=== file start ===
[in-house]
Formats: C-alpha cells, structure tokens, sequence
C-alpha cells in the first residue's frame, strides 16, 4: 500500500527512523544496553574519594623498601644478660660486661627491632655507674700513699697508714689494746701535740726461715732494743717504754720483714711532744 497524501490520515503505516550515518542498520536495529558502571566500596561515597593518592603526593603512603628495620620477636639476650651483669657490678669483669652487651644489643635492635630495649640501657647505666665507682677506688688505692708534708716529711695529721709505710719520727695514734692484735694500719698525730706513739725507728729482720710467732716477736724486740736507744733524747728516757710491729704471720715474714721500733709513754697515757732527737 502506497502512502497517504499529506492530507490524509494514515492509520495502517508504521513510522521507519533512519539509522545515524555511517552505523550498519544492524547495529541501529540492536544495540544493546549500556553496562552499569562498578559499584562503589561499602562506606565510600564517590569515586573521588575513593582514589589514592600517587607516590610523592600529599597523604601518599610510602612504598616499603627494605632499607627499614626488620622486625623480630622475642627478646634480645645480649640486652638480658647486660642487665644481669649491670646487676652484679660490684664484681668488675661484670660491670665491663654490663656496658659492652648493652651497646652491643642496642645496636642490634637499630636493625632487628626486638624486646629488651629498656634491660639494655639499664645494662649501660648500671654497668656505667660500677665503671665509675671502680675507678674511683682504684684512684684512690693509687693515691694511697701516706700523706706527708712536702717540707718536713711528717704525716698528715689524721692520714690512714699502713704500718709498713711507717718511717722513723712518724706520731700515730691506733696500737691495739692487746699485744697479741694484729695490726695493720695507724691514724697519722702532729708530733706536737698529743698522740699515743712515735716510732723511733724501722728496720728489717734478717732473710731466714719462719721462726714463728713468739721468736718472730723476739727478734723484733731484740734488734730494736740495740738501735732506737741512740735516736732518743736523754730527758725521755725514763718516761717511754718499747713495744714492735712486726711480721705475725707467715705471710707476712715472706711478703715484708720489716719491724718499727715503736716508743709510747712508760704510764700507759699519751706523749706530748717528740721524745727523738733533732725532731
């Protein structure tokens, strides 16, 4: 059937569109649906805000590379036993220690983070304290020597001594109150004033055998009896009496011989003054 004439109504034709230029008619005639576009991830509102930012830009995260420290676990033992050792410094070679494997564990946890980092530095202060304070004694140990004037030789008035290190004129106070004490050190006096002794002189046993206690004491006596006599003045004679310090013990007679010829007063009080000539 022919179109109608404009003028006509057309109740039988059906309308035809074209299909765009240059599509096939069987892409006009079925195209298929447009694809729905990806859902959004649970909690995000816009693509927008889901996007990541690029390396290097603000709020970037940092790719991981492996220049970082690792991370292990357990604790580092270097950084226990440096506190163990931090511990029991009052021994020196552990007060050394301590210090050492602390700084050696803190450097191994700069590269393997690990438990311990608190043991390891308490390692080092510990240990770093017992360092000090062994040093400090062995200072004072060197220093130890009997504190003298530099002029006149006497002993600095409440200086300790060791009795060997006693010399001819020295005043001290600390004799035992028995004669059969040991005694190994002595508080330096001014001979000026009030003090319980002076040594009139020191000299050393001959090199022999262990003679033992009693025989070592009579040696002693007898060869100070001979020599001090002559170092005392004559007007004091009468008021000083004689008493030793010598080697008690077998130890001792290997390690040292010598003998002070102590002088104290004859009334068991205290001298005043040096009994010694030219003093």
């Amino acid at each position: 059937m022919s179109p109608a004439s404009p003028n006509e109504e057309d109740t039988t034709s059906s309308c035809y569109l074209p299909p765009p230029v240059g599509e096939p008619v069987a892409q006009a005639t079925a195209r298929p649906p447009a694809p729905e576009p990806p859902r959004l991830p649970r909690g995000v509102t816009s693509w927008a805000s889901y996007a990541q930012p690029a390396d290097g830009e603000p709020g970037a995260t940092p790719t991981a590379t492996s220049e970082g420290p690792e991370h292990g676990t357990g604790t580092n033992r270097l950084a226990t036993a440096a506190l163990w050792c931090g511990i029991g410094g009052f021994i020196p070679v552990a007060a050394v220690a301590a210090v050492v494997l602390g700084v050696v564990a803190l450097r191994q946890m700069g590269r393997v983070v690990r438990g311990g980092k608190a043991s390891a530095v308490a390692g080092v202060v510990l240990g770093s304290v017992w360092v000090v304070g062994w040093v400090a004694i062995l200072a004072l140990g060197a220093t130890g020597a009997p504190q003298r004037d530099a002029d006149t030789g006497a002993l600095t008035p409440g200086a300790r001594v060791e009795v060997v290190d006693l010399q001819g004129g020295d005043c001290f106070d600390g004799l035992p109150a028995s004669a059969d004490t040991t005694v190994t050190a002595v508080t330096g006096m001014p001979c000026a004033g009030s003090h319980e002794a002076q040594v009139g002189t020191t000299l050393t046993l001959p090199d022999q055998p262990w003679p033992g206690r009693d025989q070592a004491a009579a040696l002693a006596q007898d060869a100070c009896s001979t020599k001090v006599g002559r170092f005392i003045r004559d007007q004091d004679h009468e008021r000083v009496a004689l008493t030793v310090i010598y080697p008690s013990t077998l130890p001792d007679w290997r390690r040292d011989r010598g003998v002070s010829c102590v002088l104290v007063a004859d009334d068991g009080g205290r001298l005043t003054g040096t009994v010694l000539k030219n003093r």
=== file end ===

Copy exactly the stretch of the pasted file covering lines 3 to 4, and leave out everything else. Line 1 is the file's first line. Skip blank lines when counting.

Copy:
C-alpha cells in the first residue's frame, strides 16, 4: 500500500527512523544496553574519594623498601644478660660486661627491632655507674700513699697508714689494746701535740726461715732494743717504754720483714711532744 497524501490520515503505516550515518542498520536495529558502571566500596561515597593518592603526593603512603628495620620477636639476650651483669657490678669483669652487651644489643635492635630495649640501657647505666665507682677506688688505692708534708716529711695529721709505710719520727695514734692484735694500719698525730706513739725507728729482720710467732716477736724486740736507744733524747728516757710491729704471720715474714721500733709513754697515757732527737 502506497502512502497517504499529506492530507490524509494514515492509520495502517508504521513510522521507519533512519539509522545515524555511517552505523550498519544492524547495529541501529540492536544495540544493546549500556553496562552499569562498578559499584562503589561499602562506606565510600564517590569515586573521588575513593582514589589514592600517587607516590610523592600529599597523604601518599610510602612504598616499603627494605632499607627499614626488620622486625623480630622475642627478646634480645645480649640486652638480658647486660642487665644481669649491670646487676652484679660490684664484681668488675661484670660491670665491663654490663656496658659492652648493652651497646652491643642496642645496636642490634637499630636493625632487628626486638624486646629488651629498656634491660639494655639499664645494662649501660648500671654497668656505667660500677665503671665509675671502680675507678674511683682504684684512684684512690693509687693515691694511697701516706700523706706527708712536702717540707718536713711528717704525716698528715689524721692520714690512714699502713704500718709498713711507717718511717722513723712518724706520731700515730691506733696500737691495739692487746699485744697479741694484729695490726695493720695507724691514724697519722702532729708530733706536737698529743698522740699515743712515735716510732723511733724501722728496720728489717734478717732473710731466714719462719721462726714463728713468739721468736718472730723476739727478734723484733731484740734488734730494736740495740738501735732506737741512740735516736732518743736523754730527758725521755725514763718516761717511754718499747713495744714492735712486726711480721705475725707467715705471710707476712715472706711478703715484708720489716719491724718499727715503736716508743709510747712508760704510764700507759699519751706523749706530748717528740721524745727523738733533732725532731
């Protein structure tokens, strides 16, 4: 059937569109649906805000590379036993220690983070304290020597001594109150004033055998009896009496011989003054 004439109504034709230029008619005639576009991830509102930012830009995260420290676990033992050792410094070679494997564990946890980092530095202060304070004694140990004037030789008035290190004129106070004490050190006096002794002189046993206690004491006596006599003045004679310090013990007679010829007063009080000539 022919179109109608404009003028006509057309109740039988059906309308035809074209299909765009240059599509096939069987892409006009079925195209298929447009694809729905990806859902959004649970909690995000816009693509927008889901996007990541690029390396290097603000709020970037940092790719991981492996220049970082690792991370292990357990604790580092270097950084226990440096506190163990931090511990029991009052021994020196552990007060050394301590210090050492602390700084050696803190450097191994700069590269393997690990438990311990608190043991390891308490390692080092510990240990770093017992360092000090062994040093400090062995200072004072060197220093130890009997504190003298530099002029006149006497002993600095409440200086300790060791009795060997006693010399001819020295005043001290600390004799035992028995004669059969040991005694190994002595508080330096001014001979000026009030003090319980002076040594009139020191000299050393001959090199022999262990003679033992009693025989070592009579040696002693007898060869100070001979020599001090002559170092005392004559007007004091009468008021000083004689008493030793010598080697008690077998130890001792290997390690040292010598003998002070102590002088104290004859009334068991205290001298005043040096009994010694030219003093």